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I'm studying Riemann-Darboux integration. I'm trying to prove the following rather intuitive notion for integrals. Please let me know if you find any errors in this proof, as I'm self-studying this topic.

Theorem: Suppose $f$ is Riemann-Darboux integrable on $[a,b]$. Let $c\in(a,b)$. Then, $f$ is Riemann-Darboux integrable on the intervals $[a,c]$ and $[c,b]$.

Attempted Proof: Since $f$ is Riemann-Darboux integrable on $[a,b]$, for arbitrary $\epsilon>0$, there exists a partition $P$ of $[a,b]$ such that $U(f,P)-L(f,P)<\epsilon$.

Let $n_p,n_{p*}$, and $n_{p'}$ be the number of partition parts in $P$, $P^*$, and $P'$, respectively. Also, let $m_i=\inf_{x\in[x_{i-1},x_i]}f(x)$ and $M_i=\sup_{x\in[x_{i-1},x_i]}f(x)$.

Consider the partition of $[a,c]$ given by $P^*=P\cap[a,c]$. Then, $$U(f,P^*)-L(f,P^*)=\sum_{i=1}^{n_{p*}}(M_i-m_i)\Delta x_i\le\sum_{i=1}^{n_{p*}}(M_i-m_i)\Delta x_i+ \sum_{n_{p*}+1}^{n_p}(M_i-m_i)\Delta x_i=\sum_{i=1}^{n_p}(M_i-m_i)\Delta x_i=U(f,P)-L(f,P)<\epsilon$$ Therefore, $f$ is integrable on $[a,c]$.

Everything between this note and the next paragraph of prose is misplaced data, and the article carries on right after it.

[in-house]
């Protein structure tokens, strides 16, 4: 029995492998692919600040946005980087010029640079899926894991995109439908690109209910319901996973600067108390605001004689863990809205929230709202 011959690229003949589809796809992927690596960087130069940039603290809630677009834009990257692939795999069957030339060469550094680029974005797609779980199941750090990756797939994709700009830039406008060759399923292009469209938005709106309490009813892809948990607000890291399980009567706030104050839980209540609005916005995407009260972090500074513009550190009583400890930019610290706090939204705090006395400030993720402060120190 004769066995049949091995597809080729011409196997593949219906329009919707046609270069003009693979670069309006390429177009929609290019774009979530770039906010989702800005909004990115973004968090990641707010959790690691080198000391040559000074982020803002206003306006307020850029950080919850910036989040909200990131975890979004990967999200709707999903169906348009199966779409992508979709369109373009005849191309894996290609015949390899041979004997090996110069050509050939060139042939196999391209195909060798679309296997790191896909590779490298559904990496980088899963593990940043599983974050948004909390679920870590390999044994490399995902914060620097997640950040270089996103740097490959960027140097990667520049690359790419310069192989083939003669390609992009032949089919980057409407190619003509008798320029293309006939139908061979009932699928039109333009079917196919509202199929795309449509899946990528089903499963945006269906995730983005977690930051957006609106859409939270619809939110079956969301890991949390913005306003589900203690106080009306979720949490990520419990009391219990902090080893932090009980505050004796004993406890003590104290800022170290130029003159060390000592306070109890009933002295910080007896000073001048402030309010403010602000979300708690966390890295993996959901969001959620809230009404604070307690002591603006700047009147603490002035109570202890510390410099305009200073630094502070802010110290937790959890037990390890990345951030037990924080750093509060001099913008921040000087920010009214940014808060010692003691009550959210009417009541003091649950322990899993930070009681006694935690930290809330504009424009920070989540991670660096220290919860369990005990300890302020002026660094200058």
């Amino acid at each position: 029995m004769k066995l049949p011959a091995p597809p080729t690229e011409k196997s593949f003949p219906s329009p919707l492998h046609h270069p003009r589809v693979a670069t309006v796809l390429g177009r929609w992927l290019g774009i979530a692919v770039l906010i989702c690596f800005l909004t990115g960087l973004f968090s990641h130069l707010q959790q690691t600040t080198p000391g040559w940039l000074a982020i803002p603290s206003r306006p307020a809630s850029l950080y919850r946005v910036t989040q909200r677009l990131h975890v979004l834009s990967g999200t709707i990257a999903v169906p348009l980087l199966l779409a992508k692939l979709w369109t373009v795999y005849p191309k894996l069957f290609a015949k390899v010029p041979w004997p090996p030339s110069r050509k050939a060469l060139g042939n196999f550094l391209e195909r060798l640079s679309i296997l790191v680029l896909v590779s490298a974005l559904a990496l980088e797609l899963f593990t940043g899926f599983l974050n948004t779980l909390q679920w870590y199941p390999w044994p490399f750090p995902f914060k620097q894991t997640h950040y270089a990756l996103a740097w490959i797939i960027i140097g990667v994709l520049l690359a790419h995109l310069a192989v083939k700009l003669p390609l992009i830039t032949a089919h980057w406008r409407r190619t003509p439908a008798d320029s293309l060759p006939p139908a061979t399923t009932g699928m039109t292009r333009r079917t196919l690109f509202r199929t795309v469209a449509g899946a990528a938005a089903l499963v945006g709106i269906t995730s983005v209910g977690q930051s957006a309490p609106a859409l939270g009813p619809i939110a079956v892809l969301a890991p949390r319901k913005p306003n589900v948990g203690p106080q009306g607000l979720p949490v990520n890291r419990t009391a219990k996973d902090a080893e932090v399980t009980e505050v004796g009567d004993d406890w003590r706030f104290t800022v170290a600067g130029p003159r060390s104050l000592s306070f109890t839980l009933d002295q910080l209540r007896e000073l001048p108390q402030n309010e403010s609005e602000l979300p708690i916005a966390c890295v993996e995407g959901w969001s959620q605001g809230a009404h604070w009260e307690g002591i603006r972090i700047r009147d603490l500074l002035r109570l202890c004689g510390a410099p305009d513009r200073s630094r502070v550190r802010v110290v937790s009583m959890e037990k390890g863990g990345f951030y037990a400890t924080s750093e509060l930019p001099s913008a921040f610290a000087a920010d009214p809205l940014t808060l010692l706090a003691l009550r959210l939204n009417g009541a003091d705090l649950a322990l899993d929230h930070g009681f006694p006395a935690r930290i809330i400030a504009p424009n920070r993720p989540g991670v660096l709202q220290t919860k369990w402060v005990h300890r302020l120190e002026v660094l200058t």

Next, consider the partition $[a,b]$ given by $P'=P\cap[c,b]$. Then,

$$U(f,P')-L(f,P')=\sum_{i=n_{p*}+1}^{n_{p'}}(M_i-m_i)\Delta x_i\le\sum_{i=1}^{n_{p*}}(M_i-m_i)\Delta x_i+ \sum_{n_{p*}+1}^{n_p}(M_i-m_i)\Delta x_i=\sum_{i=1}^{n_p}(M_i-m_i)\Delta x_i=U(f,P)-L(f,P)<\epsilon$$ Therefore, $f$ is integrable on $[c,b]$. $\square$

Any and all feedback, or alternative proofs are appreciated. I love to see different arguments to expand my skill set.

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This is essentially fine, although you are tacitly assuming that $c$ itself is a member of the partition, $P$. This isn't a big deal though - a $P$ such that $$U(P,f)-L(P,f)<\epsilon$$ is guaranteed by integrability, and you can always just add $c$ to this partition if it is not already there. Namely, if $P_{c}$ is this new partition, called a refinement of $P$, one must have $$U(P_{c},f)-L(P_{c},f)\leq U(P,f)-L(P,f)<\epsilon$$ and you can proceed as you have done in your proof.

An alternative approach is given by Lebesgue's Criterion for Riemann Integrability, which states that Riemann/Darboux Integrability is equivalent to boundedness plus continuity up to a null set (see Wikipedia for a good explanation of null sets). Since your functions is integrable on $[a,b]$, it is bounded and continuous up to a null set on $[a,b]$, and hence, on $[a,c]$ and $[c,b]$ as well.

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